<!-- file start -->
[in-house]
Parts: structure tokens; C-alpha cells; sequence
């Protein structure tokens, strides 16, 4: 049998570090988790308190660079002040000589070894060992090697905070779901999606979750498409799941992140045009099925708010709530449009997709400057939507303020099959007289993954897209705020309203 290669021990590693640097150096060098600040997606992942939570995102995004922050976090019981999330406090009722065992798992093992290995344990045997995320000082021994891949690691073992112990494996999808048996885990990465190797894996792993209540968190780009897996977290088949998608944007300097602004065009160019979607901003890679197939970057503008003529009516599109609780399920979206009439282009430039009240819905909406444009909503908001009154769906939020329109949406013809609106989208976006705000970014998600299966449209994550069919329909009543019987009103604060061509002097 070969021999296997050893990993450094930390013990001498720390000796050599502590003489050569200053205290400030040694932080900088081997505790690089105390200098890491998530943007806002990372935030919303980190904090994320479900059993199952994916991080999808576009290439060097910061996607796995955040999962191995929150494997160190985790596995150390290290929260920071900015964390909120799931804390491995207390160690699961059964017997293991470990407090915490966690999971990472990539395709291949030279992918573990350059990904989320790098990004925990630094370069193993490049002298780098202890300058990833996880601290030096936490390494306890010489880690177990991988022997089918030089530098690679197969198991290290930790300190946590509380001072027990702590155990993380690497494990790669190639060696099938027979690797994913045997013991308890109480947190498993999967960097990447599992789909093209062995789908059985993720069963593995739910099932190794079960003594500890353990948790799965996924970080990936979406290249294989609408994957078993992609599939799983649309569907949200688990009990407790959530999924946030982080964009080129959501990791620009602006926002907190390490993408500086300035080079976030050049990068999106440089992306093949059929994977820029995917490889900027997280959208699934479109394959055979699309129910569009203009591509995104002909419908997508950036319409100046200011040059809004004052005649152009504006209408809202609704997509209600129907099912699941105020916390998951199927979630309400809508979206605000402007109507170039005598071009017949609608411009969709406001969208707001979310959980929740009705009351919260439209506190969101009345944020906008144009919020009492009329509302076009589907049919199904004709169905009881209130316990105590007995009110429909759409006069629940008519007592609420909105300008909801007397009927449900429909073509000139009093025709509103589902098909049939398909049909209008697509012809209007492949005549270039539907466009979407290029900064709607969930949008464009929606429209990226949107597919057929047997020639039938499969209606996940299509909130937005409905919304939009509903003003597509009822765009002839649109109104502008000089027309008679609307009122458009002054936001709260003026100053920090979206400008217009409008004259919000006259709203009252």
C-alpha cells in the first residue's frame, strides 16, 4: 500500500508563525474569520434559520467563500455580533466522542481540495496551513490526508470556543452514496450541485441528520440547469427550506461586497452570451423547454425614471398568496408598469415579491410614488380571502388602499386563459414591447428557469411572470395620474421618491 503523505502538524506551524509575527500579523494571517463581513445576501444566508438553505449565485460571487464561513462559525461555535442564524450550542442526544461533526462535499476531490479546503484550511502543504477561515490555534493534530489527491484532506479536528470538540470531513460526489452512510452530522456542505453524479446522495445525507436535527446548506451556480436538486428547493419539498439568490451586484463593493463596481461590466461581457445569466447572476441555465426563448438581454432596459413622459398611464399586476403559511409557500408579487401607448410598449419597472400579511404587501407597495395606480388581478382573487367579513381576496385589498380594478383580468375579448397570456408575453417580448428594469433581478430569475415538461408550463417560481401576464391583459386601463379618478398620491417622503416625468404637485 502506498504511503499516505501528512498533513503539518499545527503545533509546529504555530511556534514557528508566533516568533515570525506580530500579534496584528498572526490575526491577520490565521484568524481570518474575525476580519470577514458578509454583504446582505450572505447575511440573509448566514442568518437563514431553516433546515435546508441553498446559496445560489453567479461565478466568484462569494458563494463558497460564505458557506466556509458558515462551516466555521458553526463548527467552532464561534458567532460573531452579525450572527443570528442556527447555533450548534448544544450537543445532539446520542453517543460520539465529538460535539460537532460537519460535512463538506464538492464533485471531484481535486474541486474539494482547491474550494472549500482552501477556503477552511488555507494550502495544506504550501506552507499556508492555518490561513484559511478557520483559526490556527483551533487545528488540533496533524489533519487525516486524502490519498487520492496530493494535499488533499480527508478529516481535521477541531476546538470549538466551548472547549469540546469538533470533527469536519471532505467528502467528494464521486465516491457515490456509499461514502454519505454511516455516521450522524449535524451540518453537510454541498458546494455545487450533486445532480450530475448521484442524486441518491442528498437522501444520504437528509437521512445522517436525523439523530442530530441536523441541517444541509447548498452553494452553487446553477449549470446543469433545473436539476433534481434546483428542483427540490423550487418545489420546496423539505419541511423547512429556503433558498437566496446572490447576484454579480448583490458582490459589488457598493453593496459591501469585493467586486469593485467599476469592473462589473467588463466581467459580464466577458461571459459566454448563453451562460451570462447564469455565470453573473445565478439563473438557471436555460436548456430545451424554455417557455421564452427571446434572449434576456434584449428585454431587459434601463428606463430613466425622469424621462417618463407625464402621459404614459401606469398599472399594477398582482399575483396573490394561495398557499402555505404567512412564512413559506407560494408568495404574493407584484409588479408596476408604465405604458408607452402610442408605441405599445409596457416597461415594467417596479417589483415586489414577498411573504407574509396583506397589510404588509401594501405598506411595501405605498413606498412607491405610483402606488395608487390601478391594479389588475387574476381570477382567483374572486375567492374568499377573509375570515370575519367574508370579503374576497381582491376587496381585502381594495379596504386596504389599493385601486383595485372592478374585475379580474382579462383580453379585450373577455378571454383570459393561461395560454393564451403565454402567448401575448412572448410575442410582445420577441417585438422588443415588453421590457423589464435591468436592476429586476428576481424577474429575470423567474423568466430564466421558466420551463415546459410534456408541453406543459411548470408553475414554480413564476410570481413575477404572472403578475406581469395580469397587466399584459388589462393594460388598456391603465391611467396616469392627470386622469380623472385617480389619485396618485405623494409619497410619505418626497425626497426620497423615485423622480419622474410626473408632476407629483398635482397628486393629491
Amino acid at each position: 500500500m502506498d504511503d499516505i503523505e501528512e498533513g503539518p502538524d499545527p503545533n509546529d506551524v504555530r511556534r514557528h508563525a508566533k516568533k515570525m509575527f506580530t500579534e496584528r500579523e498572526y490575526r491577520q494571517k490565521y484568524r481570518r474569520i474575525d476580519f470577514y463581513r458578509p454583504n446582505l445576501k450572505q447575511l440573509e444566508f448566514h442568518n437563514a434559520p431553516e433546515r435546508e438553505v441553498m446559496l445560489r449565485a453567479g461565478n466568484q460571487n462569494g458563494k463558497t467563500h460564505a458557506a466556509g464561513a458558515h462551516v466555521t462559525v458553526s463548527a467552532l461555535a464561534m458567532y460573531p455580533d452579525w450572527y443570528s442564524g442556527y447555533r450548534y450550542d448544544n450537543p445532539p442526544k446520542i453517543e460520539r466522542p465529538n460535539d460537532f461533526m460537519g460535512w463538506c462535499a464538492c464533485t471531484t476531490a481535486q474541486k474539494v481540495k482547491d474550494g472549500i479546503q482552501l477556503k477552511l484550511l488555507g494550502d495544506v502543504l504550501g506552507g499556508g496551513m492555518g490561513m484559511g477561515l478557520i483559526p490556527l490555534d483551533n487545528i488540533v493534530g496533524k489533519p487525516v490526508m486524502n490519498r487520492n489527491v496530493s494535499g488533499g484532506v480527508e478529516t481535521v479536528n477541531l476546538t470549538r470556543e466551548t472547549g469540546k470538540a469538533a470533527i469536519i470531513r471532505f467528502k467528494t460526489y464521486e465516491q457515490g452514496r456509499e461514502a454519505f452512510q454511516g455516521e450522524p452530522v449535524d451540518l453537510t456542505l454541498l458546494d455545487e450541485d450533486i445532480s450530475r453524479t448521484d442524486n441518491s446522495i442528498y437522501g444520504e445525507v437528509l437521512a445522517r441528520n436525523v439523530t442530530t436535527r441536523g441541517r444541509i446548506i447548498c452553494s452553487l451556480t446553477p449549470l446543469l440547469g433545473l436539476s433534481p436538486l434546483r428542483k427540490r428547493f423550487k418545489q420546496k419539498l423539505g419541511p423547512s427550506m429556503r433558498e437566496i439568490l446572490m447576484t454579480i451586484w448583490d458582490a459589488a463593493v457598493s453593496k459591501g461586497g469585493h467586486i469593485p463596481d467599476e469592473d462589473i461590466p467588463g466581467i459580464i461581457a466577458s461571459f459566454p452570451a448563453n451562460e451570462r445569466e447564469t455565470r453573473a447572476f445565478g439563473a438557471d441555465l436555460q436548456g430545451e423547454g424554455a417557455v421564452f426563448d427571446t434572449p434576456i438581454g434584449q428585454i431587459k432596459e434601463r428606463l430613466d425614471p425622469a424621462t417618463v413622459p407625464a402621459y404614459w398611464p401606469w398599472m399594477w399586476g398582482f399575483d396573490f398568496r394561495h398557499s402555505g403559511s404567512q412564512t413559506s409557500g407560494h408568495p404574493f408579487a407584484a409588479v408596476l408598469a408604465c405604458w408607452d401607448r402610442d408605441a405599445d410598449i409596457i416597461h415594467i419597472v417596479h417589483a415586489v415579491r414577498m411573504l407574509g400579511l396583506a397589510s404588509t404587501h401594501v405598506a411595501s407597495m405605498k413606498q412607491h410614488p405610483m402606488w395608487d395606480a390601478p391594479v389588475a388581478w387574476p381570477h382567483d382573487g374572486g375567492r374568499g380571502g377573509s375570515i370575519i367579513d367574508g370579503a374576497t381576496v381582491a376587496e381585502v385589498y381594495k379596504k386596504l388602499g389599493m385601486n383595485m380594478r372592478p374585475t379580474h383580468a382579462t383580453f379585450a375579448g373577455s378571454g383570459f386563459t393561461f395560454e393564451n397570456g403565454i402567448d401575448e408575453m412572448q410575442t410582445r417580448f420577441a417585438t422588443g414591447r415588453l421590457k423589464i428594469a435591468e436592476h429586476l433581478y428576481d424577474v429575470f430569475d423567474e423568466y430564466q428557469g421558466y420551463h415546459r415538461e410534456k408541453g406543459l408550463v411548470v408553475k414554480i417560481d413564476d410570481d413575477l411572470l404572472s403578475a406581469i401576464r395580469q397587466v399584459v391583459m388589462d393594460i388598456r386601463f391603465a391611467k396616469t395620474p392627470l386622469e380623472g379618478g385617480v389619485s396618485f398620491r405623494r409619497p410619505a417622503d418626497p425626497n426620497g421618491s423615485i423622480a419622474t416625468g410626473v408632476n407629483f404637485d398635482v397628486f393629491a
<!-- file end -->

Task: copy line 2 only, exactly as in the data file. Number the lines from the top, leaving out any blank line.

Parts: structure tokens; C-alpha cells; sequence